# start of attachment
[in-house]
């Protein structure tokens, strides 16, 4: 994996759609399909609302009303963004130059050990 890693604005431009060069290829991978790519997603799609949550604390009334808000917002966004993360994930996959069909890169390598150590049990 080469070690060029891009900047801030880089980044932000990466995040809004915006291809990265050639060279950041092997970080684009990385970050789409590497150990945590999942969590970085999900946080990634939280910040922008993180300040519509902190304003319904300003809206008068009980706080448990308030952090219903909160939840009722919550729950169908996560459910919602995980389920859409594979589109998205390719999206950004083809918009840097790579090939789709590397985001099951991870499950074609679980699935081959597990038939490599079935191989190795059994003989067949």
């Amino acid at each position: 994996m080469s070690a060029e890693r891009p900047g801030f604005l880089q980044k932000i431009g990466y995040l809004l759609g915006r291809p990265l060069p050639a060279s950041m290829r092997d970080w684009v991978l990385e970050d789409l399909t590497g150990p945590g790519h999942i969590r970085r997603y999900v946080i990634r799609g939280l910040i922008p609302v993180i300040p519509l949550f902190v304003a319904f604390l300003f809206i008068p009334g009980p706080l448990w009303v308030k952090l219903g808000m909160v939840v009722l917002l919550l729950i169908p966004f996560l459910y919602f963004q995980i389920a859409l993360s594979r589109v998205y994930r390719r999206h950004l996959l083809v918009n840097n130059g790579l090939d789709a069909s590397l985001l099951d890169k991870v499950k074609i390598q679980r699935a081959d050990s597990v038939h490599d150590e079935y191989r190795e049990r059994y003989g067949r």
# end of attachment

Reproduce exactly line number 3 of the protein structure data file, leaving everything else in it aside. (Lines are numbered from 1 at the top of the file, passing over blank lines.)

């Amino acid at each position: 994996m080469s070690a060029e890693r891009p900047g801030f604005l880089q980044k932000i431009g990466y995040l809004l759609g915006r291809p990265l060069p050639a060279s950041m290829r092997d970080w684009v991978l990385e970050d789409l399909t590497g150990p945590g790519h999942i969590r970085r997603y999900v946080i990634r799609g939280l910040i922008p609302v993180i300040p519509l949550f902190v304003a319904f604390l300003f809206i008068p009334g009980p706080l448990w009303v308030k952090l219903g808000m909160v939840v009722l917002l919550l729950i169908p966004f996560l459910y919602f963004q995980i389920a859409l993360s594979r589109v998205y994930r390719r999206h950004l996959l083809v918009n840097n130059g790579l090939d789709a069909s590397l985001l099951d890169k991870v499950k074609i390598q679980r699935a081959d050990s597990v038939h490599d150590e079935y191989r190795e049990r059994y003989g067949r």